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Curie point (or the Curie temperature, temperature of the second-order phase transition)
In general Curie point (or the Curie temperature, temperature of the second-order phase transition) is associated with an abrupt change in the symmetry properties of a substance (for example, magnetic – in ferromagnets, electric – in ferroelectrics, crystal chemical – in ordered alloys). Named after Pierre Curie who studied this transition in a detail in ferromagnets.
At a temperature (T) below the Curie point (Q) ferromagnets have spontaneous magnetization and some certain magneto-crystalline symmetry. At the Curie point (T = Q) the intensity of the thermal motion of ferromagnet atoms is sufficient to destroy its spontaneous magnetization (“magnetic order”) and change the symmetry, as a result, the ferromagnet becomes a paramagnet.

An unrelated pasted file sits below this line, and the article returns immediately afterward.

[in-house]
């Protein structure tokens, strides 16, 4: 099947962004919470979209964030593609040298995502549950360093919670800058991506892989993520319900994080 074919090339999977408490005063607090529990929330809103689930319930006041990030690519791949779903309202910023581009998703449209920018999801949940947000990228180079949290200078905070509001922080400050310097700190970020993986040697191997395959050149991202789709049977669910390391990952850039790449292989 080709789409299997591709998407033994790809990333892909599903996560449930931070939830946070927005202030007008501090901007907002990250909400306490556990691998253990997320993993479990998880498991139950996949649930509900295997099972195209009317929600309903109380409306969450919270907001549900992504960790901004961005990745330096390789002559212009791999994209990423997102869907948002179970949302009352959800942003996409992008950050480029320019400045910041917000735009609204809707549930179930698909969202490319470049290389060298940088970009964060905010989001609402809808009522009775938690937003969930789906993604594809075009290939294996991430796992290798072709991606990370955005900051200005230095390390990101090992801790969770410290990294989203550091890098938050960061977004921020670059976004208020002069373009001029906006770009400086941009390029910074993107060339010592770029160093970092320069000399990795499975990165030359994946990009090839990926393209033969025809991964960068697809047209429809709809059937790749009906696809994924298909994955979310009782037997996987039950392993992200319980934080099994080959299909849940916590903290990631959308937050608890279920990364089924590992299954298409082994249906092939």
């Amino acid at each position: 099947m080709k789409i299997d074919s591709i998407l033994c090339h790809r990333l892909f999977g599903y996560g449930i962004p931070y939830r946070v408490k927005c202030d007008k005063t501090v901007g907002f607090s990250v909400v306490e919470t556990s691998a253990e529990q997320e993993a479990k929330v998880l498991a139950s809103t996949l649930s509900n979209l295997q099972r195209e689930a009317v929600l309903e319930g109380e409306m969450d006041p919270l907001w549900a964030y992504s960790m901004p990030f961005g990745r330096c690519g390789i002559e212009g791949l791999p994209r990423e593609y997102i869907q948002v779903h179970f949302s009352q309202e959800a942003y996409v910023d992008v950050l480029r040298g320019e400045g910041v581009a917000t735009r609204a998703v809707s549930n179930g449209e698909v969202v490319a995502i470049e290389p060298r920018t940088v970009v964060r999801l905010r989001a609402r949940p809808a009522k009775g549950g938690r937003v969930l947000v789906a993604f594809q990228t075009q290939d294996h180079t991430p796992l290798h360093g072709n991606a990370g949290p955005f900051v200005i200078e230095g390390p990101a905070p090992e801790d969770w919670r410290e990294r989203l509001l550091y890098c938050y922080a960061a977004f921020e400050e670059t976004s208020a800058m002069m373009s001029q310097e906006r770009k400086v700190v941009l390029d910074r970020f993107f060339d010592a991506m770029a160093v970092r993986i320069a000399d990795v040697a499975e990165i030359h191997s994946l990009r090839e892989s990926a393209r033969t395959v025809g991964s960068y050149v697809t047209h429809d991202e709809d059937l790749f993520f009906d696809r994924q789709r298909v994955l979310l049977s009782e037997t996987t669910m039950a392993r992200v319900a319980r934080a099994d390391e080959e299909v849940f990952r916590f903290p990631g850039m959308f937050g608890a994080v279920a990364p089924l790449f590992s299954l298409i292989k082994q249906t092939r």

In ferroelectrics and antiferroelectrics at T = Q the thermal motion of atoms reduces to zero the spontaneous ordered orientation of the electric dipoles of the elementary cells of the crystal lattice.
In ordered alloys at the Curie point the degree of long-range order in the atoms (ions) arrangement of the alloy components becomes equal to zero.
Thus in all cases of second-order phase transitions at T = Q some type of atomic order disappears in a substance. Closer to the Curie point there are specific changes in many physical properties (for example, heat capacity, magnetic susceptibility, etc.) occur in a substance, reaching its maximum at T = Q which is usually used to accurately determine the phase transition temperature.